Inflation has been top of mind as monthly snapshots continue to set new decade-level highs; however, bright spots can be found in the recent data.
While headline CPI and Personal Consumption Expenditures (PCE) each rose in their last report, core CPI and PCE growth, which exclude food and energy prices, have recently declined slightly, Kristina Hooper, chief global market strategist for Invesco, wrote in a recent insight.
“And even though last week’s PPI print was higher than expected, there were a few positive takeaways to be found,” Hooper wrote. “Service PPI went up by only 0.4% month over month. And the index for services for intermediate demand was unchanged in June, following seven consecutive advances. These suggest that service sector inflation may moderate in the near future.”
Additionally, longer-term U.S. inflation expectations are reasonably well anchored and becoming slightly better anchored, which arguably could provide the Fed with the cover to not tighten policy so significantly that a recession ensues, according to Hooper.
“We learned last week that five-year ahead inflation expectations, as measured by the University of Michigan survey, fell to 2.8% from 3.1% in the prior month. The New York Fed Survey of Consumer Expectations, which was released early last week, showed similar results,” Hooper wrote. “Like the Michigan Survey, the New York Fed Survey showed an increase in one-year ahead inflation expectations and a decrease in five-year ahead inflation expectations. In addition, it also showed a material decrease in three-year ahead inflation expectations, from 3.9% in May to 3.6% in June.”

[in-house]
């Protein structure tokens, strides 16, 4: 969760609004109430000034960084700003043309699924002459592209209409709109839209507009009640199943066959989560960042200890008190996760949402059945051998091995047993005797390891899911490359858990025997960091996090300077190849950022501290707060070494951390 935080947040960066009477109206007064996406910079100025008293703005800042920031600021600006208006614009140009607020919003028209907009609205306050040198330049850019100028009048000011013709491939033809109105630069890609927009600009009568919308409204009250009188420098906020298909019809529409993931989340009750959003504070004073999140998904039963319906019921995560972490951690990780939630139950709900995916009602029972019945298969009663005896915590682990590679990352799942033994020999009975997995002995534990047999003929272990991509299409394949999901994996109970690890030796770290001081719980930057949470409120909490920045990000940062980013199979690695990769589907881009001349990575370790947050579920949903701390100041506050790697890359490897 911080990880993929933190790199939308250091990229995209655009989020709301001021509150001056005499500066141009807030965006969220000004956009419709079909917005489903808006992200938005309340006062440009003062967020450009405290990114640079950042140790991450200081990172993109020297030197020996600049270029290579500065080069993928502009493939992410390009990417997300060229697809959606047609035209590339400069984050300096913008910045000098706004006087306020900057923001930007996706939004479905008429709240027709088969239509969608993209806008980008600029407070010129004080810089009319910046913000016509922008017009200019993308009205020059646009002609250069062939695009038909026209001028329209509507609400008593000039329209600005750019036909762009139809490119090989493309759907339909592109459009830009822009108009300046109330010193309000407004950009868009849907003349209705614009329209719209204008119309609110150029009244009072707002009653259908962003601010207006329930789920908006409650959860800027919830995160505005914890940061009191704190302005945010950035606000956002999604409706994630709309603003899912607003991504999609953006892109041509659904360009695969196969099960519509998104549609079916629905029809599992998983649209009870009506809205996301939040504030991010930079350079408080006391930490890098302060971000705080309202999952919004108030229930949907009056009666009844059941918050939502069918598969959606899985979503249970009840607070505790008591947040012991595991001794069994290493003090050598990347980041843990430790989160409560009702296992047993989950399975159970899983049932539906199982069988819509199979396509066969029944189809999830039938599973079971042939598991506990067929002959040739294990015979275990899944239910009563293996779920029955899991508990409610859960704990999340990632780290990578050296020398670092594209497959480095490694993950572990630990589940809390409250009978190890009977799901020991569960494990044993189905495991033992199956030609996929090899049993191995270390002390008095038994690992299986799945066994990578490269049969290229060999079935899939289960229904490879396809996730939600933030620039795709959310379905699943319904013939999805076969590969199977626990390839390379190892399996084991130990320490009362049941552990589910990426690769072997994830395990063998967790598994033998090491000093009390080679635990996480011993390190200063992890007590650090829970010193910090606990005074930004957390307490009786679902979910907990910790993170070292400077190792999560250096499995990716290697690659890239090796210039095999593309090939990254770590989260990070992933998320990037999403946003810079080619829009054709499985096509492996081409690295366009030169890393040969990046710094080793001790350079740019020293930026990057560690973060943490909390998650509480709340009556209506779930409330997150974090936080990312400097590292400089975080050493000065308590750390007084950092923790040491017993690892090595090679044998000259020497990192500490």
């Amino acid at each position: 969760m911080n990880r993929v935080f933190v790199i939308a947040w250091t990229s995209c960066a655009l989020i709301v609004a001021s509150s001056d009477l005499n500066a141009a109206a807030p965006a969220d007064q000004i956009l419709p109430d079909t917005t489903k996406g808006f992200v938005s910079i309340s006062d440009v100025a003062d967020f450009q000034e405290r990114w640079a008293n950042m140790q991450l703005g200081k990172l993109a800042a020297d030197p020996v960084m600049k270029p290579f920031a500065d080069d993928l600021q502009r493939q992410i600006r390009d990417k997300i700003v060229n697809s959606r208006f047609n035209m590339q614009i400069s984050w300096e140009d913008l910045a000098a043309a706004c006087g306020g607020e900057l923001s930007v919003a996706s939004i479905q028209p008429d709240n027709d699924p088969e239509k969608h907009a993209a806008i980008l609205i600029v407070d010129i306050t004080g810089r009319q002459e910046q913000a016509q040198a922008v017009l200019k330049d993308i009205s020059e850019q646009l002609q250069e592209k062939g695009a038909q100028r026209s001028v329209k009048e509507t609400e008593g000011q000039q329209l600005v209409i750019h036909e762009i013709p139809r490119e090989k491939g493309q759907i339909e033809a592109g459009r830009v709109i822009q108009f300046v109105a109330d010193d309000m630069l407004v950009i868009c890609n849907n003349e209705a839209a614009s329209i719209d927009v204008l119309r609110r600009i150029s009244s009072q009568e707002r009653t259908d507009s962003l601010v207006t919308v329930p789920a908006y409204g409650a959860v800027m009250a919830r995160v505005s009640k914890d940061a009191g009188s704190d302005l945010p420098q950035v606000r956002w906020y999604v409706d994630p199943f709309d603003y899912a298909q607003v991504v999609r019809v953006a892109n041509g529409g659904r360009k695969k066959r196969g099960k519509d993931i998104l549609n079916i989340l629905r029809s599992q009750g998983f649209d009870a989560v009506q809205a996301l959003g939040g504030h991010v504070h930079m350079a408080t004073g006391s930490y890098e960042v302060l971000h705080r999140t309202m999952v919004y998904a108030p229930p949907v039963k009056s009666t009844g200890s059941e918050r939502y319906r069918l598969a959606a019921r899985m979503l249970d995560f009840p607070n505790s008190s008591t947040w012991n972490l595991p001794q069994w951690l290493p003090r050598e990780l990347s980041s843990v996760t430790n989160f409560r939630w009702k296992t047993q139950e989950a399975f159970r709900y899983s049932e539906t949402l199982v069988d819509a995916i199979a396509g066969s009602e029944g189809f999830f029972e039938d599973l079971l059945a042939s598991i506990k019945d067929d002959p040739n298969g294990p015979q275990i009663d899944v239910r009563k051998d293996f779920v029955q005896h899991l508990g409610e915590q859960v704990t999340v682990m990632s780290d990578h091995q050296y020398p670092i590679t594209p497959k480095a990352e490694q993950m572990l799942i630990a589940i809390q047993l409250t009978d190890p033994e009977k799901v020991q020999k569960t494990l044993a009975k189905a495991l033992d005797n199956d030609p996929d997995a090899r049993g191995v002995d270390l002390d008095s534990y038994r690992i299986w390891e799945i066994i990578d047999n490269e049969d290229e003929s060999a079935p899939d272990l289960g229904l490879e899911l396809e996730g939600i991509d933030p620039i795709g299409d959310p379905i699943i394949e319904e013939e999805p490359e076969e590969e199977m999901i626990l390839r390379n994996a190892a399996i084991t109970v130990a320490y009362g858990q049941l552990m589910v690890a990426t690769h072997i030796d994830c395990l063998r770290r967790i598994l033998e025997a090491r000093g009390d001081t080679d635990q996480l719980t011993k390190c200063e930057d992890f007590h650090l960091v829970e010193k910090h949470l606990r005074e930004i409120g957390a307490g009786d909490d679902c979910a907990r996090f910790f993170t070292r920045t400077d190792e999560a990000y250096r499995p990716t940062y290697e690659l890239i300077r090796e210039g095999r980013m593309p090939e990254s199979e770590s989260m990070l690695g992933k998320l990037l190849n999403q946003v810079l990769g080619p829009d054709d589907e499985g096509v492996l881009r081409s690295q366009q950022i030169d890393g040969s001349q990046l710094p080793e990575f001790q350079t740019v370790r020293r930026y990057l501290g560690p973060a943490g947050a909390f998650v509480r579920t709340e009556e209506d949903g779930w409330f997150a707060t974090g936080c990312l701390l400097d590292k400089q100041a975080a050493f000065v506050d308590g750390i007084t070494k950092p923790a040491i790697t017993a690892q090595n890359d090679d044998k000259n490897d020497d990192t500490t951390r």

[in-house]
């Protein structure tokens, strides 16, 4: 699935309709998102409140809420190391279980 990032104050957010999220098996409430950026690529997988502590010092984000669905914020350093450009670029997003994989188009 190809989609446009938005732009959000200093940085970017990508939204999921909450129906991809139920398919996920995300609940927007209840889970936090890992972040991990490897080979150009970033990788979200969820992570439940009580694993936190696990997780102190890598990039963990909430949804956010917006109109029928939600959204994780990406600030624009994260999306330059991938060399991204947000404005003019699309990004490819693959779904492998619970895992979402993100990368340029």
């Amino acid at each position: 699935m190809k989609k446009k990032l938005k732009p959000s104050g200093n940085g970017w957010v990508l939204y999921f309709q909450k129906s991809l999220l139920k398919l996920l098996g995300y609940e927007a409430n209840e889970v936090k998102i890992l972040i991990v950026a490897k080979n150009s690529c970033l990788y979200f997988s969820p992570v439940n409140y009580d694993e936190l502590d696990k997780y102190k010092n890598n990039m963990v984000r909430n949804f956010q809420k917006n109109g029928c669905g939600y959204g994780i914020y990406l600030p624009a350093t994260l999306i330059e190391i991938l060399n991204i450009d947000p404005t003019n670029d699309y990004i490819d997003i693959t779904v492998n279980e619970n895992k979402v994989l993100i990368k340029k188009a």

According to Hooper, the data suggests that the Fed is unlikely to hike rates by 100 basis points at its next meeting.
While inflation and recession fears have dominated in recent weeks, a new narrative is emerging as investors wonder whether it’s time to start buying up stocks again, citing cheap historical valuations and optimism in recent inflation data.
An equal-weight strategy, such as the Invesco S&P 500 Equal Weight ETF (RSP) or the Invesco ESG S&P 500 Equal Weight ETF (RSPE), can offer exposure to stocks included in the S&P 500 while reducing concentration risk by weighting each constituent company equally so that a small group of companies does not have an outsized impact on the index.
For more news, information, and strategy, visit the Portfolio Strategies Channel.